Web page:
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Re: Electromagnetic fields, polychlorinated biphenyls, and prostate cancer mortality in electric utility workers - reply.
Am J Epidemiol 2003 Nov; 158(9):929
In his letter to the editor, Dr. Mezei (1) raises an important issue regarding a limitation of our study (2), which investigated risk factors for prostate cancer mortality rather than incidence. Although the distinction between cancer incidence and mortality is likely to be familiar to most readers of the Journal, we acknowledge that prostate cancer mortality is affected by various factors, including the ones cited by Dr. Mezei, and agree that a short description of the limitations of mortality data in our study would have been helpful to some readers. However, we disagree with his assertion that "the value and interpretation of the results are questionable" (1, p. 929) because the study was based on mortality data. For differential survival to confound associations of prostate cancer with exposure to magnetic fields, substantial differences in prostate cancer survival would have to be associated with cumulative exposure. However, our analyses included only those workers employed by five large companies within a single industry. Large differences in culture and socioeconomic position are less likely to confound associations in such internal comparisons than in community-based studies that sample from the population at large. Moreover, access to medical care is likely to be relatively uniform within a cohort of workers from the same industry. Undoubtedly, additional studies designed to control for biases from several sources would have to be conducted before it can be concluded that electromagnetic field exposure is an etiologic agent for prostate cancer development. Our study (2) makes an important contribution to the literature on prostate cancer mortality, and it adds another layer to the foundation of studies from which epidemiologists and laboratory scientists can build to further investigate whether a causal relation exists between exposure to electromagnetic fields and development of prostate cancer.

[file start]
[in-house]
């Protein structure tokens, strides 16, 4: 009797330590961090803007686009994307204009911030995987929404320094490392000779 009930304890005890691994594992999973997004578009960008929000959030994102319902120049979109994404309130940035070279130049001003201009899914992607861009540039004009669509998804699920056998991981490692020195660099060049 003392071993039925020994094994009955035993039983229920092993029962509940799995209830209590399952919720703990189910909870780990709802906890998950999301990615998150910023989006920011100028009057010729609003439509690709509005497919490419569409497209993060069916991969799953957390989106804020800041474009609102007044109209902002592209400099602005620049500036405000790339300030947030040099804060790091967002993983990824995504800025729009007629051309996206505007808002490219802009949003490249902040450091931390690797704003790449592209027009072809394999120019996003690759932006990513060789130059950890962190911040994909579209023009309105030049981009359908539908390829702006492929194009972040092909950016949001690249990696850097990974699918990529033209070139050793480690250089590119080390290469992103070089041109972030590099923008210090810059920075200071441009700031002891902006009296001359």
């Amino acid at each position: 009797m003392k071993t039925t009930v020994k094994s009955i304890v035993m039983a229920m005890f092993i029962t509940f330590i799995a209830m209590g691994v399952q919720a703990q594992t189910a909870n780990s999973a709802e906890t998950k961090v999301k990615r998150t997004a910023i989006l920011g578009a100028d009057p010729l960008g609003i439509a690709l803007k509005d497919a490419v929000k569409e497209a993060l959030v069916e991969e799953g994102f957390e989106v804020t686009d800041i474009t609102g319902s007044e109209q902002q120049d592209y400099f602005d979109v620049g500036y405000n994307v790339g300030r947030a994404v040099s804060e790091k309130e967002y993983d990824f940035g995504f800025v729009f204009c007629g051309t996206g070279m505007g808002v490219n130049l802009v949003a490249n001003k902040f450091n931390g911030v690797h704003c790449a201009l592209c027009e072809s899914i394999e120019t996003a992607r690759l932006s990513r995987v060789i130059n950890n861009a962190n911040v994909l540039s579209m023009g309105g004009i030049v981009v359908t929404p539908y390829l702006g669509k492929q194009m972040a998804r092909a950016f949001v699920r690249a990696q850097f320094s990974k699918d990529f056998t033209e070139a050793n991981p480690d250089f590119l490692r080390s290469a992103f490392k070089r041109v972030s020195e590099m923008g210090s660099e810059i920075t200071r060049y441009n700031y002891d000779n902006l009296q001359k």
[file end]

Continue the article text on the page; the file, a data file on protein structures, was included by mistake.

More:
Prostate-cancer; Electromagnetic-fields; Epidemiology; Polychlorinated-biphenyls; Mortality-data; Electrical-industry; Electrical-workers; Occupational-exposure; Neoplasms; Racial-factors
National Institute for Occupational Safety and Health, Health Effects Laboratory Division, 1095 Willowdale Road, Morgantown, WV 26505
Issue of Publication
American Journal of Epidemiology
Page last reviewed: September 2, 2020
Content source: National Institute for Occupational Safety and Health Education and Information Division